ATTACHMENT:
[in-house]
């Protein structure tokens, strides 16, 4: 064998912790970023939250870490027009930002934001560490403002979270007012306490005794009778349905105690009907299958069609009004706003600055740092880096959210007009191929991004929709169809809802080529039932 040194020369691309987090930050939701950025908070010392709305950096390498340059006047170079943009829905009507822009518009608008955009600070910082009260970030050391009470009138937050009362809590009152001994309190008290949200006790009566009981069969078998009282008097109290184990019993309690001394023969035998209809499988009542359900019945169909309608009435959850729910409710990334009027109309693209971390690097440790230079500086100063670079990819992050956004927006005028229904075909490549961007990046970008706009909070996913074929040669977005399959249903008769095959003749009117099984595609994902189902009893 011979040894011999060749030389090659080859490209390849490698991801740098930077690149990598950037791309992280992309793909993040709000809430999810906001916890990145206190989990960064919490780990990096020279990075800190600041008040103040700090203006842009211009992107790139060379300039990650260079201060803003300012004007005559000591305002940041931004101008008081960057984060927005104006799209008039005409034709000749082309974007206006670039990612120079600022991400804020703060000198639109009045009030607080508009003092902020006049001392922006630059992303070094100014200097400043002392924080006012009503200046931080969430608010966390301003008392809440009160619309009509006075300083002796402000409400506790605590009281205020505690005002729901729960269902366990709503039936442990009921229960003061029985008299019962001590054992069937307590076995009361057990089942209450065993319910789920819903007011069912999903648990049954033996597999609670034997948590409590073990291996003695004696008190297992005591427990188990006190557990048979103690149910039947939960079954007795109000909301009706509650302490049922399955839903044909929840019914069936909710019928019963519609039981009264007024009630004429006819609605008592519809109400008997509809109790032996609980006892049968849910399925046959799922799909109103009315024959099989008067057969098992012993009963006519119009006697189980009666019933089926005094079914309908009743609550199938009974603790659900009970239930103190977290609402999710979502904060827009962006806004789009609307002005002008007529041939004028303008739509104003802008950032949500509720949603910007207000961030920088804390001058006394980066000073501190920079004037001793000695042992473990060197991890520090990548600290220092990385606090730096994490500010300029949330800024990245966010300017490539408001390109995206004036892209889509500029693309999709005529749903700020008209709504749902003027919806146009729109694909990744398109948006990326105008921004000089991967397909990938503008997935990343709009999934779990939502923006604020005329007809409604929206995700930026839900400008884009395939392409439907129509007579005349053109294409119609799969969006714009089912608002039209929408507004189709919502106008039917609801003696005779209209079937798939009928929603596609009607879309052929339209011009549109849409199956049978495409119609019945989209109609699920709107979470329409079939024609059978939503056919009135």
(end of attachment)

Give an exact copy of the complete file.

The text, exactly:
[in-house]
């Protein structure tokens, strides 16, 4: 064998912790970023939250870490027009930002934001560490403002979270007012306490005794009778349905105690009907299958069609009004706003600055740092880096959210007009191929991004929709169809809802080529039932 040194020369691309987090930050939701950025908070010392709305950096390498340059006047170079943009829905009507822009518009608008955009600070910082009260970030050391009470009138937050009362809590009152001994309190008290949200006790009566009981069969078998009282008097109290184990019993309690001394023969035998209809499988009542359900019945169909309608009435959850729910409710990334009027109309693209971390690097440790230079500086100063670079990819992050956004927006005028229904075909490549961007990046970008706009909070996913074929040669977005399959249903008769095959003749009117099984595609994902189902009893 011979040894011999060749030389090659080859490209390849490698991801740098930077690149990598950037791309992280992309793909993040709000809430999810906001916890990145206190989990960064919490780990990096020279990075800190600041008040103040700090203006842009211009992107790139060379300039990650260079201060803003300012004007005559000591305002940041931004101008008081960057984060927005104006799209008039005409034709000749082309974007206006670039990612120079600022991400804020703060000198639109009045009030607080508009003092902020006049001392922006630059992303070094100014200097400043002392924080006012009503200046931080969430608010966390301003008392809440009160619309009509006075300083002796402000409400506790605590009281205020505690005002729901729960269902366990709503039936442990009921229960003061029985008299019962001590054992069937307590076995009361057990089942209450065993319910789920819903007011069912999903648990049954033996597999609670034997948590409590073990291996003695004696008190297992005591427990188990006190557990048979103690149910039947939960079954007795109000909301009706509650302490049922399955839903044909929840019914069936909710019928019963519609039981009264007024009630004429006819609605008592519809109400008997509809109790032996609980006892049968849910399925046959799922799909109103009315024959099989008067057969098992012993009963006519119009006697189980009666019933089926005094079914309908009743609550199938009974603790659900009970239930103190977290609402999710979502904060827009962006806004789009609307002005002008007529041939004028303008739509104003802008950032949500509720949603910007207000961030920088804390001058006394980066000073501190920079004037001793000695042992473990060197991890520090990548600290220092990385606090730096994490500010300029949330800024990245966010300017490539408001390109995206004036892209889509500029693309999709005529749903700020008209709504749902003027919806146009729109694909990744398109948006990326105008921004000089991967397909990938503008997935990343709009999934779990939502923006604020005329007809409604929206995700930026839900400008884009395939392409439907129509007579005349053109294409119609799969969006714009089912608002039209929408507004189709919502106008039917609801003696005779209209079937798939009928929603596609009607879309052929339209011009549109849409199956049978495409119609019945989209109609699920709107979470329409079939024609059978939503056919009135």